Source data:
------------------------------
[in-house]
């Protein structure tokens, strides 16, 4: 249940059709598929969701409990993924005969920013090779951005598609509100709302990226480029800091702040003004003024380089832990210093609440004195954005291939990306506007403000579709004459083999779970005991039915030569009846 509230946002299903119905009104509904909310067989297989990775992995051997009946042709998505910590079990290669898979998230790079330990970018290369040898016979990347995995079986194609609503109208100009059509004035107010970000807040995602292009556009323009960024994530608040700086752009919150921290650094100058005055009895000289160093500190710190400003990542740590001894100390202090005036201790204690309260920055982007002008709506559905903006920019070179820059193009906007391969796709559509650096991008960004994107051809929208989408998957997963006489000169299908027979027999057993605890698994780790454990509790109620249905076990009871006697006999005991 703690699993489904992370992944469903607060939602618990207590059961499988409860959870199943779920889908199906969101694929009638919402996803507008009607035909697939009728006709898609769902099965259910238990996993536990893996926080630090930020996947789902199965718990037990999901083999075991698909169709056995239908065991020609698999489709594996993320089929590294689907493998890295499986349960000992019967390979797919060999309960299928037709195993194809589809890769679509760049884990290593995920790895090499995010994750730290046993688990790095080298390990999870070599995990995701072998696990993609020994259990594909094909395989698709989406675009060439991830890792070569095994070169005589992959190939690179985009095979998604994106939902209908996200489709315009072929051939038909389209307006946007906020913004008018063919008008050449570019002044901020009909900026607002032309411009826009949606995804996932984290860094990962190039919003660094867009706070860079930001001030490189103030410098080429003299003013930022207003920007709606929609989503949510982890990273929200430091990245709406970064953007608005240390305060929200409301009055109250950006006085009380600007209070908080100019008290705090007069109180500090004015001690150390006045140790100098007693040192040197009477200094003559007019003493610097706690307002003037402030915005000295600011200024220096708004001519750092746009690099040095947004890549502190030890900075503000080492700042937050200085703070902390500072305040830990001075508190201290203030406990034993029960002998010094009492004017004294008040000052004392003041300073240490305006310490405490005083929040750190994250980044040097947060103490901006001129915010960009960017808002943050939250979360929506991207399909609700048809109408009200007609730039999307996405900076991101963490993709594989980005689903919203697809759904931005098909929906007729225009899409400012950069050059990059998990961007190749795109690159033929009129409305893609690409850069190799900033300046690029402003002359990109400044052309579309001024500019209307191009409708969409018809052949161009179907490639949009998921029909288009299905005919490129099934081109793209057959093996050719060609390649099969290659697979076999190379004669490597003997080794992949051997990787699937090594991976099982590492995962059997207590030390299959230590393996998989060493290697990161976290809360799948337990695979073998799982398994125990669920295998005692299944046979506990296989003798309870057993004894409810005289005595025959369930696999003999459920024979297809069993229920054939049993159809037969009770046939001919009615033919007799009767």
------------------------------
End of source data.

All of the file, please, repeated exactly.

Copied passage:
[in-house]
């Protein structure tokens, strides 16, 4: 249940059709598929969701409990993924005969920013090779951005598609509100709302990226480029800091702040003004003024380089832990210093609440004195954005291939990306506007403000579709004459083999779970005991039915030569009846 509230946002299903119905009104509904909310067989297989990775992995051997009946042709998505910590079990290669898979998230790079330990970018290369040898016979990347995995079986194609609503109208100009059509004035107010970000807040995602292009556009323009960024994530608040700086752009919150921290650094100058005055009895000289160093500190710190400003990542740590001894100390202090005036201790204690309260920055982007002008709506559905903006920019070179820059193009906007391969796709559509650096991008960004994107051809929208989408998957997963006489000169299908027979027999057993605890698994780790454990509790109620249905076990009871006697006999005991 703690699993489904992370992944469903607060939602618990207590059961499988409860959870199943779920889908199906969101694929009638919402996803507008009607035909697939009728006709898609769902099965259910238990996993536990893996926080630090930020996947789902199965718990037990999901083999075991698909169709056995239908065991020609698999489709594996993320089929590294689907493998890295499986349960000992019967390979797919060999309960299928037709195993194809589809890769679509760049884990290593995920790895090499995010994750730290046993688990790095080298390990999870070599995990995701072998696990993609020994259990594909094909395989698709989406675009060439991830890792070569095994070169005589992959190939690179985009095979998604994106939902209908996200489709315009072929051939038909389209307006946007906020913004008018063919008008050449570019002044901020009909900026607002032309411009826009949606995804996932984290860094990962190039919003660094867009706070860079930001001030490189103030410098080429003299003013930022207003920007709606929609989503949510982890990273929200430091990245709406970064953007608005240390305060929200409301009055109250950006006085009380600007209070908080100019008290705090007069109180500090004015001690150390006045140790100098007693040192040197009477200094003559007019003493610097706690307002003037402030915005000295600011200024220096708004001519750092746009690099040095947004890549502190030890900075503000080492700042937050200085703070902390500072305040830990001075508190201290203030406990034993029960002998010094009492004017004294008040000052004392003041300073240490305006310490405490005083929040750190994250980044040097947060103490901006001129915010960009960017808002943050939250979360929506991207399909609700048809109408009200007609730039999307996405900076991101963490993709594989980005689903919203697809759904931005098909929906007729225009899409400012950069050059990059998990961007190749795109690159033929009129409305893609690409850069190799900033300046690029402003002359990109400044052309579309001024500019209307191009409708969409018809052949161009179907490639949009998921029909288009299905005919490129099934081109793209057959093996050719060609390649099969290659697979076999190379004669490597003997080794992949051997990787699937090594991976099982590492995962059997207590030390299959230590393996998989060493290697990161976290809360799948337990695979073998799982398994125990669920295998005692299944046979506990296989003798309870057993004894409810005289005595025959369930696999003999459920024979297809069993229920054939049993159809037969009770046939001919009615033919007799009767």